The tea destroyed was contained in three ships, lying near each other at … Griffin's wharf, and were surrounded by armed ships of war… 

It was now evening, and I immediately dressed myself in the costume of an Indian, equipped with a small hatchet… and a club, after having painted my face and hands with coal dust in the shop of a blacksmith, I repaired to Griffin's wharf, where the ships lay that contained the tea. When I first appeared in the street after being thus disguised, I fell in with many who were dressed, equipped and painted as I was, and who fell in with me and marched in order to the place of our destination.

When we arrived at the wharf, … they divided us into three parties, for the purpose of boarding the three ships which contained the tea ... as soon as we were on board the ship … [they] ordered me to go to the captain and demand of him the keys to the hatches and a dozen candles. I made the demand accordingly, and the captain promptly replied, and delivered the articles; but requested me at the same time to do no damage to the ship or rigging. We then were ordered by our commander to open the hatches and take out all the chests of tea and throw them overboard, and we immediately proceeded … first cutting and splitting the chests with our tomahawks, so as thoroughly to expose them to the effects of the water.

In about three hours from the time we went on board, we had thus broken and thrown overboard every tea chest to be found in the ship, while those in the other ships were disposing of the tea in the same way, at the same time. We were surrounded by British armed ships, but no attempt was made to resist us…



George Robert Twelve Hewes, a Boston shoemaker, participated in many of the key events of the Revolutionary crisis. Over half a century later, Hewes described his experiences to James Hawkes. When Parliament passed the Tea Act in 1773, colonists refused to allow cargoes of tea to be unloaded. In the evening of December 16, with Hewes leading one group, the colonists dressed in “the costume of a Indian.” They boarded the ships in Boston harbor and dropped the tea overboard. Hewes’ account shed light on how resistance became revolution. The "Boston Tea Party,” as it became known in the 19th century, became a powerful symbol of the Revolution. And Hewes, artisan and ordinary citizen, was celebrated as a venerable veteran of the struggle for Independence.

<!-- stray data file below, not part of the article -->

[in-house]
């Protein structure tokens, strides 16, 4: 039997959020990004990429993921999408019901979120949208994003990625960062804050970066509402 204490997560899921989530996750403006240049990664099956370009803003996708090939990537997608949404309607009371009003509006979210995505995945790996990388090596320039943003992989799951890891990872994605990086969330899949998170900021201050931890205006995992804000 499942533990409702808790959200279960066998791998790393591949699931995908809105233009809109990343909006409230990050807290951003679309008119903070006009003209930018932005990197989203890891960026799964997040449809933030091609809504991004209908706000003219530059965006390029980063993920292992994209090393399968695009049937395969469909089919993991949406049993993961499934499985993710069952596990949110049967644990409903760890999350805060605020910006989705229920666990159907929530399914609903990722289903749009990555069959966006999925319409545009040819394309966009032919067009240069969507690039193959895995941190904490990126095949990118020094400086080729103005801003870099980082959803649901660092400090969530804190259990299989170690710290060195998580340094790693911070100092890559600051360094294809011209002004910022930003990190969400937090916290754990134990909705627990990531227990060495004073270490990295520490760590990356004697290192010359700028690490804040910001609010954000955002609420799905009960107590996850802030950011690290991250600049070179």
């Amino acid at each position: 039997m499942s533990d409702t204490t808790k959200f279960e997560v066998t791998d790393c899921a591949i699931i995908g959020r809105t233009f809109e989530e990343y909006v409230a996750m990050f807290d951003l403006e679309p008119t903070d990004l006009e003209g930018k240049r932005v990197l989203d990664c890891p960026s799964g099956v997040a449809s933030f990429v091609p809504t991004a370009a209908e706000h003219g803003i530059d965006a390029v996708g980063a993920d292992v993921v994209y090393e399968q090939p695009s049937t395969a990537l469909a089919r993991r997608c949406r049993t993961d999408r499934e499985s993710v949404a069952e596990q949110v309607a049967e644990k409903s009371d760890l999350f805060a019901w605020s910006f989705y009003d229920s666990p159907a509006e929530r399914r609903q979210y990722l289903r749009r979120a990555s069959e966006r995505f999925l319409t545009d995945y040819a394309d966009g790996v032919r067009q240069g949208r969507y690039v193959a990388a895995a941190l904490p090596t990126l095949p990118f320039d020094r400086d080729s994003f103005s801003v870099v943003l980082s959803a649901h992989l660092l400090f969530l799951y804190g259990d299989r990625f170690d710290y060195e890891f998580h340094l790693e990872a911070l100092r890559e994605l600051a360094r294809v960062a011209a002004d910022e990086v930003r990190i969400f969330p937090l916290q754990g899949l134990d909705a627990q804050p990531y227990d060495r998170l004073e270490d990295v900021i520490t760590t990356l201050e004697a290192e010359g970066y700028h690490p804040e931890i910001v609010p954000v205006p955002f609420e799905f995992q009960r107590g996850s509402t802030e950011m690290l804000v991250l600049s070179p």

1. George Hewes describes the events of the Boston Tea Party on December 16 of 1773. Does he have a bias of any kind?

2. Why were colonists so angry that they boarded ships containing tea in Boston and other colonies?

3. What were they instructed to do with the tea? Why do you think they did that?

4. Why would members of the Sons of Liberty have dressed up as Indians?

Document F

This excerpt is from "Declaration of the Causes of Necessity in Taking up Arms," issued by teh Second Continental Congress on July 5, 1775. The war had broken out in April, when British forces had marched to Lexington and Concord, tow villages just outside of Boston. This document written largely by john Dickinson and Thomas Jefferson, was designed to explain and justify the fighting that had continued since April.



(The British declare) that parliament can “of right make laws to bind us in all cases whatsoever.” What is to

defend us against so enormous, so unlimited a power?...We are reduced to the alternative of choosing an

unconditional submission to the tyranny of irritated (British officials), or resistance by force.

– The latter is our choice.


  1. Why, according to this document, were the Americans justified in fighting the British?



  1. What kind of power do the colonists feel that Parliament has over them?



  1. According to this Declaration, what choices do the colonists have?


Document G

Thomas Paine was an English-American political writer, theorist, and activist who had a great influence on the thoughts and ideas which led to the American Revolution and the United States Declaration of Independence. He wrote three of the most influential and controversial works of the 18th Century: Common SenseThe Rights of Man and The Age of Reason. Thomas Paine was a self-educated Quaker from England. After running into Benjamin Franklin in England, Paine moved to Philadelphia and became and editor of the Pennsylvania Magazine.